Field Armies and Fortifications in the Civil War: The Eastern Campaigns, 1861-1864

By Earl J. Hess | Go to book overview

9 Goldsborough, New Bern, Washington, and Suffolk

Lee won at Chancellorsville despite having sent away Longstreet and two of his divisions. They were supporting operations in eastern North Carolina and southeastern Virginia that were designed to gather food in this rich agricultural region and put pressure on the Federal garrisons that occupied several towns on the Coastal Plain. The Yankees had established their presence in this region in early 1862 with the Burnside expedition, but they had failed to use it effectively as a springboard to attack vital lines of communication. More important operations in Virginia, most notably McClellan's drive on Richmond and Lee's subsequent efforts to mass troops for the Seven Days battles, had forced both sides to recall units from eastern North Carolina. The war had therefore stagnated on the Coastal Plain, with both sides content to watch each other from their respective towns.

The stalemate ended in mid-December 1862 when Maj. Gen. John G. Foster launched a raid from New Bern to Goldsborough to cut the Weldon Railroad. It was organized as a support for Burnside's offensive at Fredericksburg. Foster gathered a sizable force, four brigades with 10,000 infantrymen, forty guns, and 600 cavalrymen. He left New Bern on December 11, the same day that Burnside's engineers bridged the Rappahannock River, and encountered trees felled by the Rebels for several hundred yards along the road. Foster's pioneers, helped by details from the infantry regiments and even by freed blacks from the surrounding area, cut a path through the roadblock.1

Foster neared Kinston on December 13 to find Brig. Gen. Nathan G. Evans's South Carolina brigade of 2,000 men holding the town. Evans had also placed the 61st North Carolina in a forward position at Southwest Creek, four miles south of Kinston. The Tar Heels were entrenched along the north bank of this stream a short distance from the creek bluff and straddling the road to Kinston. The line consisted of a simple trench with a ditch but no traverses. Two artillery emplacements reinforced the line. A one-gun emplacement was located just to the left of the road; the other emplacement, for three guns, was on the far right of the line. It was a strong position but vulnerable to a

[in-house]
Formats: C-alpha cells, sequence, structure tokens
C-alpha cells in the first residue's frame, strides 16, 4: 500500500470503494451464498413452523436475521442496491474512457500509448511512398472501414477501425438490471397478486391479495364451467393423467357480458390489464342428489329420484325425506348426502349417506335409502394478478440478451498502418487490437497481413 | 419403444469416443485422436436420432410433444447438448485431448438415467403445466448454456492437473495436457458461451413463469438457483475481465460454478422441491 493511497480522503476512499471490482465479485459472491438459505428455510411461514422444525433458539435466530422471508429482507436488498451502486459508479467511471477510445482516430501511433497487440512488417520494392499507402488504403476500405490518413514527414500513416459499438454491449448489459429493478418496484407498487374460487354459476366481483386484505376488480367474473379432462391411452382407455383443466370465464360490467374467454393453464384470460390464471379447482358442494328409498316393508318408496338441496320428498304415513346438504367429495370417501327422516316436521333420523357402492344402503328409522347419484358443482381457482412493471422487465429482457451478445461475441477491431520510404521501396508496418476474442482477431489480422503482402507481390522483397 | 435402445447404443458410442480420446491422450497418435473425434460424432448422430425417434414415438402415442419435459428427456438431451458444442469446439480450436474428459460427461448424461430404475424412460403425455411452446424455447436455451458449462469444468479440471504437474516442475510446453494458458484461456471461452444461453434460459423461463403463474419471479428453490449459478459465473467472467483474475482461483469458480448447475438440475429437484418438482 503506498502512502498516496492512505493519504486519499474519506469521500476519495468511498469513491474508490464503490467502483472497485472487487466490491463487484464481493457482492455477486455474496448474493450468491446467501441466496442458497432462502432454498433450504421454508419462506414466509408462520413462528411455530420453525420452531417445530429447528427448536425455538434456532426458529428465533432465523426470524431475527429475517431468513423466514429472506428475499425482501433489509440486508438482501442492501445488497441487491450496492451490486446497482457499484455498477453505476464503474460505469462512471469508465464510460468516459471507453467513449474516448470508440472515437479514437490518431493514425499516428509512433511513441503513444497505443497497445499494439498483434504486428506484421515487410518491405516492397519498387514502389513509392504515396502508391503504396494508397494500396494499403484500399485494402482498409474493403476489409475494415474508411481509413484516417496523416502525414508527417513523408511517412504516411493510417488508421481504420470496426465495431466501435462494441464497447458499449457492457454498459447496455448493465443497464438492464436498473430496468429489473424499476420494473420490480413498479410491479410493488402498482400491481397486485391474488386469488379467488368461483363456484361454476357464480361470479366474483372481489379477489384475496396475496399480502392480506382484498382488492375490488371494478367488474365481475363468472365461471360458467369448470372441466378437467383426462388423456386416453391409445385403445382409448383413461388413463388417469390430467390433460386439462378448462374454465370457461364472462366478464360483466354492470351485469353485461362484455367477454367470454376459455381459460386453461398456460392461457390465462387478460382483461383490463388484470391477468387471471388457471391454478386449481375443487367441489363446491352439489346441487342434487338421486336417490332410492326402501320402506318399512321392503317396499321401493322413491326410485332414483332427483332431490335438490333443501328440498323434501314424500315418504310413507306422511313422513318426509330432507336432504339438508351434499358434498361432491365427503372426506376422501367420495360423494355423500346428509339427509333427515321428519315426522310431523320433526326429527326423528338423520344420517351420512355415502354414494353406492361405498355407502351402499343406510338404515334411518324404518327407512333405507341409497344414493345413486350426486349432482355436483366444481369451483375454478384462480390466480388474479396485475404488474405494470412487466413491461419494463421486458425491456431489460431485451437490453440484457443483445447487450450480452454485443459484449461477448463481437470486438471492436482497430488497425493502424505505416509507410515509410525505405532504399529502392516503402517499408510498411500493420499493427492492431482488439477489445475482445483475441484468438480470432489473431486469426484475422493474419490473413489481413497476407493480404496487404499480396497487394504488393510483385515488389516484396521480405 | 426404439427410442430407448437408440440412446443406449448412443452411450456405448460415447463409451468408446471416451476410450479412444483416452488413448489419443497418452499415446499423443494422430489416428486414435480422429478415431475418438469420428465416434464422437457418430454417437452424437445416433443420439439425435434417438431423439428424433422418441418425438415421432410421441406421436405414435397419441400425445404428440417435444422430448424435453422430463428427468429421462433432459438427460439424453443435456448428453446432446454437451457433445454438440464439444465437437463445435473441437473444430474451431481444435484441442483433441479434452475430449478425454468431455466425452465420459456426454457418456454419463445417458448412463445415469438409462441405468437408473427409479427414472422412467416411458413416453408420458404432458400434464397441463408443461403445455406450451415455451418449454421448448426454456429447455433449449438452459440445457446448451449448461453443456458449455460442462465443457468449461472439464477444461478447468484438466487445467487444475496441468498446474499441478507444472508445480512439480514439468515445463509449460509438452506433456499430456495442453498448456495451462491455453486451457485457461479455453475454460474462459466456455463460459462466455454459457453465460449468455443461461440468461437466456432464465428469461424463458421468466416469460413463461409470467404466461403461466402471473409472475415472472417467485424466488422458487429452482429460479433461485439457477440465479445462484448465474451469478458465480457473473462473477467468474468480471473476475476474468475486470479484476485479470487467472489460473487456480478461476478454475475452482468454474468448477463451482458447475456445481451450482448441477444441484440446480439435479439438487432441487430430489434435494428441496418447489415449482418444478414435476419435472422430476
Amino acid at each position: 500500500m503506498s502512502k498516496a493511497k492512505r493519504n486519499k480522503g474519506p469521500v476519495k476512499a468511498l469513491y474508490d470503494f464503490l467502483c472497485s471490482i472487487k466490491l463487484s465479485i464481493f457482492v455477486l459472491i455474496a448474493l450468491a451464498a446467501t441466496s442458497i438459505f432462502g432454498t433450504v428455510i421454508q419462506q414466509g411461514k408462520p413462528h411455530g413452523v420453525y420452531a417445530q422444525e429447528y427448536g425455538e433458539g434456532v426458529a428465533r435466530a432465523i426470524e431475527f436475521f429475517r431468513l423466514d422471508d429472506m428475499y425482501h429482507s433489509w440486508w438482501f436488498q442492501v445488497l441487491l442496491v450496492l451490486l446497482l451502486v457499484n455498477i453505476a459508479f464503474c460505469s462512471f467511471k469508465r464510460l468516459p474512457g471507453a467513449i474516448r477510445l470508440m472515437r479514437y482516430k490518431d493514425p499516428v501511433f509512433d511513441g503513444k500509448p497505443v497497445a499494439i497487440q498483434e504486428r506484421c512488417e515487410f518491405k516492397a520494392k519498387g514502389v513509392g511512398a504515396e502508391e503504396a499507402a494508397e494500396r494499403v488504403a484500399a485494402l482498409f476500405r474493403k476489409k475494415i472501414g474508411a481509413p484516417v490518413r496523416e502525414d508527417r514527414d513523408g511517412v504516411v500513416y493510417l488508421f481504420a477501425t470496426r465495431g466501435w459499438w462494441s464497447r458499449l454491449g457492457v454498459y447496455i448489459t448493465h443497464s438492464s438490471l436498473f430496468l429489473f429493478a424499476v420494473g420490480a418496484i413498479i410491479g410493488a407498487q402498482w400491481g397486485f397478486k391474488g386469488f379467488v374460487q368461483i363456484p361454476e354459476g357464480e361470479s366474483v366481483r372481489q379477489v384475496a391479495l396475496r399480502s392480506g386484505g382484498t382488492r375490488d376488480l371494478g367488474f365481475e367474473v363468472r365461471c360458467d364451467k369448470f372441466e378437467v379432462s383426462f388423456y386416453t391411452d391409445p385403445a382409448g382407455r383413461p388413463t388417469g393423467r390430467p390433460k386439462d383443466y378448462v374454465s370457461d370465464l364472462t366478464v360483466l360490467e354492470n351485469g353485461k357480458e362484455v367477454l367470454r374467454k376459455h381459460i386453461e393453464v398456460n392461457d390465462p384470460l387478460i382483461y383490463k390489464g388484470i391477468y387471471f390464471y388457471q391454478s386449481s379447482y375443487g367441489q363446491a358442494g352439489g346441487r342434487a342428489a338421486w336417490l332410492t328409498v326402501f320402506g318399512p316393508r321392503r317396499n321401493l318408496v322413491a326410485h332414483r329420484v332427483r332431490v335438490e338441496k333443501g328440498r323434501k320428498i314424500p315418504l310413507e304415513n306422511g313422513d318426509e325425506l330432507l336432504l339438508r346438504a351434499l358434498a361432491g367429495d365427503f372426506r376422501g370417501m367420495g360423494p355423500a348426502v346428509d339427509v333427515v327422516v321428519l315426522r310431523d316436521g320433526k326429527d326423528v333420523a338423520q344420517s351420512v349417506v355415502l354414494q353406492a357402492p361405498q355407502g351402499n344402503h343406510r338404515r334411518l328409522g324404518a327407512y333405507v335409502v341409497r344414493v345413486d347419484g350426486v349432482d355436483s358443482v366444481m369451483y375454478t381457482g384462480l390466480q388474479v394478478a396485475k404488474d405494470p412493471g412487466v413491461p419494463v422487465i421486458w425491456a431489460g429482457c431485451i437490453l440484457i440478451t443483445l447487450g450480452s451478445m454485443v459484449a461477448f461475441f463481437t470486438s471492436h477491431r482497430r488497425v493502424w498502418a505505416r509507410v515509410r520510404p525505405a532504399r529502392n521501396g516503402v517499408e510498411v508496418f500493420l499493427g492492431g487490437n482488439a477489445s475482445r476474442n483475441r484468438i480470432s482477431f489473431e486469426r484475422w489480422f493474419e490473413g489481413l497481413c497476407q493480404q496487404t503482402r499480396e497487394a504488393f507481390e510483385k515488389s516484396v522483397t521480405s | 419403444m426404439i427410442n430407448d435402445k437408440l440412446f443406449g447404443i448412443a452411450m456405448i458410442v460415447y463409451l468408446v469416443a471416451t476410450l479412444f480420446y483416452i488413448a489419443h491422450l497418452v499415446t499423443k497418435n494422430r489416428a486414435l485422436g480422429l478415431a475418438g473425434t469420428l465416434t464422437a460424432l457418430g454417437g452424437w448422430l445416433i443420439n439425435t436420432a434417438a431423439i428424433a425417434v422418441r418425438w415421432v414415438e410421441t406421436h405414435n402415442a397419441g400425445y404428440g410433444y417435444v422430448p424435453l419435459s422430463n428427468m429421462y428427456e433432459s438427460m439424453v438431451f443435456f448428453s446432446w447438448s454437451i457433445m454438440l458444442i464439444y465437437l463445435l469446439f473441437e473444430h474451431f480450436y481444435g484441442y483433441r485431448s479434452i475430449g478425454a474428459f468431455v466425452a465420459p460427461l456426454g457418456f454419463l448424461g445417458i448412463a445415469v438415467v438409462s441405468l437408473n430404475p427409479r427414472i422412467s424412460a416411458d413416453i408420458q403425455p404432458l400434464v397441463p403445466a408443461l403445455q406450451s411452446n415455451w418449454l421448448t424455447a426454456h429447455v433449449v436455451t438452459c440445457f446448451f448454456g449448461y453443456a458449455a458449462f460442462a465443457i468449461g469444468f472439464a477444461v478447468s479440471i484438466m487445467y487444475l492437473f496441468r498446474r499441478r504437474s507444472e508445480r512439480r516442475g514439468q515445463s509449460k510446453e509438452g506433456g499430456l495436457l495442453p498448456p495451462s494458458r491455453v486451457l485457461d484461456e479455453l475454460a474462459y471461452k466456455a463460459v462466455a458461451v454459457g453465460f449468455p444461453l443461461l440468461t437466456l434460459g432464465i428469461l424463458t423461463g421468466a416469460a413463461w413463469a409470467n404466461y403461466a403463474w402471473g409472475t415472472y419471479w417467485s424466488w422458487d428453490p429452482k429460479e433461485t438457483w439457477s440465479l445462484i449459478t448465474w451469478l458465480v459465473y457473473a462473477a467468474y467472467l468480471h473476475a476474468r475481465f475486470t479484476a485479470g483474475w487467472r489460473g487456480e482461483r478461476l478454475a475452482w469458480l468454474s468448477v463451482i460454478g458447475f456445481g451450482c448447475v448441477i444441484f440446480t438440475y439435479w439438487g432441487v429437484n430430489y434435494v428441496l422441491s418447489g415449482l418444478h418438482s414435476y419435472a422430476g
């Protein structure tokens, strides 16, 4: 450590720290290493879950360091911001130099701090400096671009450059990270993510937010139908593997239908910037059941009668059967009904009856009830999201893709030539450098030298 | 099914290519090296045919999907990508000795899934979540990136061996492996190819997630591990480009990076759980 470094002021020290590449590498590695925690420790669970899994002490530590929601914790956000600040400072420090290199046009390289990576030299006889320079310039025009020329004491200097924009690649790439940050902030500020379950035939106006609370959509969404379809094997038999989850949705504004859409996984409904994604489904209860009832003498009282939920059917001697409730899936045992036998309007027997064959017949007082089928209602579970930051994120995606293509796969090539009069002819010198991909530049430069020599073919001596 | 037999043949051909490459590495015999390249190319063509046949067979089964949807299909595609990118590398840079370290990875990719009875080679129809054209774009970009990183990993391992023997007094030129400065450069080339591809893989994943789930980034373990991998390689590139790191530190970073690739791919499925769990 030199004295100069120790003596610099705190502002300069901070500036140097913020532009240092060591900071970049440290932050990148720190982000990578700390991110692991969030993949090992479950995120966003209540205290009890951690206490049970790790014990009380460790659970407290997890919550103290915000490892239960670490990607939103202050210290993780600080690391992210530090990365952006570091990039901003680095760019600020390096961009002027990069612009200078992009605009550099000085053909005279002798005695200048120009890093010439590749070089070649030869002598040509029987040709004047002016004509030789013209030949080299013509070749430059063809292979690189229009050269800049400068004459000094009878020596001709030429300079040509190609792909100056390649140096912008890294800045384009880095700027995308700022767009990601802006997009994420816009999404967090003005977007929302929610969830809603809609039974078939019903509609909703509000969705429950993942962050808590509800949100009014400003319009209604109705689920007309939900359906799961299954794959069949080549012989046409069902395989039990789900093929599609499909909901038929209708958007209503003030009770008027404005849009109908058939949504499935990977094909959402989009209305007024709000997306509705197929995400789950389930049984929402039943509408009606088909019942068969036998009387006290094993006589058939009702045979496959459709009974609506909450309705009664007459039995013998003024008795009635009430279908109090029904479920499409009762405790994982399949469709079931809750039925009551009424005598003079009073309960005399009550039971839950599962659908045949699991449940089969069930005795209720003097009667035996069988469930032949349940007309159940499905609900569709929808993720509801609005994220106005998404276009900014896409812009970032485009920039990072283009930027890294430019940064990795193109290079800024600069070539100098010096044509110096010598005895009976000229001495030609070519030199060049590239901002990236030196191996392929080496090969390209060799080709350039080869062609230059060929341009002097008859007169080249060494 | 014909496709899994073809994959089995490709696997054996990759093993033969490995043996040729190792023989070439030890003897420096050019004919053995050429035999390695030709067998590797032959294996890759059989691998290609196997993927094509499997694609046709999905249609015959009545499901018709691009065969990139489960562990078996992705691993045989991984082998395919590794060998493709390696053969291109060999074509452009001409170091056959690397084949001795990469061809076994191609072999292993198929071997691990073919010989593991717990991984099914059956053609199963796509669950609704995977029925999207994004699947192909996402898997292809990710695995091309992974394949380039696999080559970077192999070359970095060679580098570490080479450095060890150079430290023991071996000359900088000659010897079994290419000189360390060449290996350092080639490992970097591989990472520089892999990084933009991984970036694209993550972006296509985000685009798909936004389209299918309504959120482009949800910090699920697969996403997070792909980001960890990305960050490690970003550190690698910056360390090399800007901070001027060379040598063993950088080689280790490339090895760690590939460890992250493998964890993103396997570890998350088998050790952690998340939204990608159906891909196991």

-200-

Notes for this page

Add a new note
If you are trying to select text to create highlights or citations, remember that you must now click or tap on the first word, and then click or tap on the last word.
One moment ...
Project items

Items saved from this book

This book has been saved
Highlights (0)
Some of your highlights are legacy items.

Highlights saved before July 30, 2012 will not be displayed on their respective source pages.

You can easily re-create the highlights by opening the book page or article, selecting the text, and clicking “Highlight.”

Citations (0)
Some of your citations are legacy items.

Any citation created before July 30, 2012 will labeled as a “Cited page.” New citations will be saved as cited passages, pages or articles.

We also added the ability to view new citations from your projects or the book or article where you created them.

Notes (0)
Bookmarks (0)

You have no saved items from this book

Project items include:
  • Saved book/article
  • Highlights
  • Quotes/citations
  • Notes
  • Bookmarks
Notes
Cite this page

Cited page

Style
Citations are available only to our active members.
Sign up now to cite pages or passages in MLA, APA and Chicago citation styles.

(Einhorn, 1992, p. 25)

(Einhorn 25)

1

1. Lois J. Einhorn, Abraham Lincoln, the Orator: Penetrating the Lincoln Legend (Westport, CT: Greenwood Press, 1992), 25, http://www.questia.com/read/27419298.

Cited page

Bookmark this page
Field Armies and Fortifications in the Civil War: The Eastern Campaigns, 1861-1864
Settings

Settings

Typeface
Text size Smaller Larger
Search within

Search within this book

Look up

Look up a word

  • Dictionary
  • Thesaurus
Please submit a word or phrase above.
Print this page

Print this page

Why can't I print more than one page at a time?

Full screen
/ 428

matching results for page

Cited passage

Style
Citations are available only to our active members.
Sign up now to cite pages or passages in MLA, APA and Chicago citation styles.

"Portraying himself as an honest, ordinary person helped Lincoln identify with his audiences." (Einhorn, 1992, p. 25).

"Portraying himself as an honest, ordinary person helped Lincoln identify with his audiences." (Einhorn 25)

"Portraying himself as an honest, ordinary person helped Lincoln identify with his audiences."1

1. Lois J. Einhorn, Abraham Lincoln, the Orator: Penetrating the Lincoln Legend (Westport, CT: Greenwood Press, 1992), 25, http://www.questia.com/read/27419298.

Cited passage

Welcome to the new Questia Reader

The Questia Reader has been updated to provide you with an even better online reading experience.  It is now 100% Responsive, which means you can read our books and articles on any sized device you wish.  All of your favorite tools like notes, highlights, and citations are still here, but the way you select text has been updated to be easier to use, especially on touchscreen devices.  Here's how:

1. Click or tap the first word you want to select.
2. Click or tap the last word you want to select.

OK, got it!

Thanks for trying Questia!

Please continue trying out our research tools, but please note, full functionality is available only to our active members.

Your work will be lost once you leave this Web page.

For full access in an ad-free environment, sign up now for a FREE, 1-day trial.

Already a member? Log in now.